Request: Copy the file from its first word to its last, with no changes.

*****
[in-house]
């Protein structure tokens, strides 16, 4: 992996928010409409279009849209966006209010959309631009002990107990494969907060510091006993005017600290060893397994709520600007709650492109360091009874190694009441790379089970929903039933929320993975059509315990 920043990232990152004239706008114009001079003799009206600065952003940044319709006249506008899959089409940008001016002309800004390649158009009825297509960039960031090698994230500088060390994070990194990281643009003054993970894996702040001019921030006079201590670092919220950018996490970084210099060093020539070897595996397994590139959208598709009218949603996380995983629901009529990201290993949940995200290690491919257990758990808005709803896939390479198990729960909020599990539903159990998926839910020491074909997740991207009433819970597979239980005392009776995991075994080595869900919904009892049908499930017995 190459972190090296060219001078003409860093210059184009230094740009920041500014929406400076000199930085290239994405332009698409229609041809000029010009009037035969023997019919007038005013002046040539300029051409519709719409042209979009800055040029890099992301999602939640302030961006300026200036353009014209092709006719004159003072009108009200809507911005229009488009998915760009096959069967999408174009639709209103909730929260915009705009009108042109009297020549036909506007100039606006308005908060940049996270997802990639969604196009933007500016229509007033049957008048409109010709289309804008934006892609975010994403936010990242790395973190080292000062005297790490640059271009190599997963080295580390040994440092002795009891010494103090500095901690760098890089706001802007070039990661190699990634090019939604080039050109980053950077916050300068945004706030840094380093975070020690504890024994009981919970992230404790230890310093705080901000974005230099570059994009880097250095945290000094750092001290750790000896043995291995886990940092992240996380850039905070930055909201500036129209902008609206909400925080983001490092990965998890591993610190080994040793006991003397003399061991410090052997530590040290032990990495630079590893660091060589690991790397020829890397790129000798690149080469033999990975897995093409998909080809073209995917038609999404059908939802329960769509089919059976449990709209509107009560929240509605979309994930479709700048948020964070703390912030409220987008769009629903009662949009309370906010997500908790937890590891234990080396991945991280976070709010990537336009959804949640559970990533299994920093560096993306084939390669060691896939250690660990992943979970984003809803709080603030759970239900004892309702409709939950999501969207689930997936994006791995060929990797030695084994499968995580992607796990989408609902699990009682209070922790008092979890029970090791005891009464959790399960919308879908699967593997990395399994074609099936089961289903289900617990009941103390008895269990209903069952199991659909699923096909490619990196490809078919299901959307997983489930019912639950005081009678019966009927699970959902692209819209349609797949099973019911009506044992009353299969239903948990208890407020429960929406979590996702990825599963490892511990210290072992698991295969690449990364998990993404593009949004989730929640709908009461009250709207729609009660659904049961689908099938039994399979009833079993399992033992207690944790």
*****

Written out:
[in-house]
């Protein structure tokens, strides 16, 4: 992996928010409409279009849209966006209010959309631009002990107990494969907060510091006993005017600290060893397994709520600007709650492109360091009874190694009441790379089970929903039933929320993975059509315990 920043990232990152004239706008114009001079003799009206600065952003940044319709006249506008899959089409940008001016002309800004390649158009009825297509960039960031090698994230500088060390994070990194990281643009003054993970894996702040001019921030006079201590670092919220950018996490970084210099060093020539070897595996397994590139959208598709009218949603996380995983629901009529990201290993949940995200290690491919257990758990808005709803896939390479198990729960909020599990539903159990998926839910020491074909997740991207009433819970597979239980005392009776995991075994080595869900919904009892049908499930017995 190459972190090296060219001078003409860093210059184009230094740009920041500014929406400076000199930085290239994405332009698409229609041809000029010009009037035969023997019919007038005013002046040539300029051409519709719409042209979009800055040029890099992301999602939640302030961006300026200036353009014209092709006719004159003072009108009200809507911005229009488009998915760009096959069967999408174009639709209103909730929260915009705009009108042109009297020549036909506007100039606006308005908060940049996270997802990639969604196009933007500016229509007033049957008048409109010709289309804008934006892609975010994403936010990242790395973190080292000062005297790490640059271009190599997963080295580390040994440092002795009891010494103090500095901690760098890089706001802007070039990661190699990634090019939604080039050109980053950077916050300068945004706030840094380093975070020690504890024994009981919970992230404790230890310093705080901000974005230099570059994009880097250095945290000094750092001290750790000896043995291995886990940092992240996380850039905070930055909201500036129209902008609206909400925080983001490092990965998890591993610190080994040793006991003397003399061991410090052997530590040290032990990495630079590893660091060589690991790397020829890397790129000798690149080469033999990975897995093409998909080809073209995917038609999404059908939802329960769509089919059976449990709209509107009560929240509605979309994930479709700048948020964070703390912030409220987008769009629903009662949009309370906010997500908790937890590891234990080396991945991280976070709010990537336009959804949640559970990533299994920093560096993306084939390669060691896939250690660990992943979970984003809803709080603030759970239900004892309702409709939950999501969207689930997936994006791995060929990797030695084994499968995580992607796990989408609902699990009682209070922790008092979890029970090791005891009464959790399960919308879908699967593997990395399994074609099936089961289903289900617990009941103390008895269990209903069952199991659909699923096909490619990196490809078919299901959307997983489930019912639950005081009678019966009927699970959902692209819209349609797949099973019911009506044992009353299969239903948990208890407020429960929406979590996702990825599963490892511990210290072992698991295969690449990364998990993404593009949004989730929640709908009461009250709207729609009660659904049961689908099938039994399979009833079993399992033992207690944790």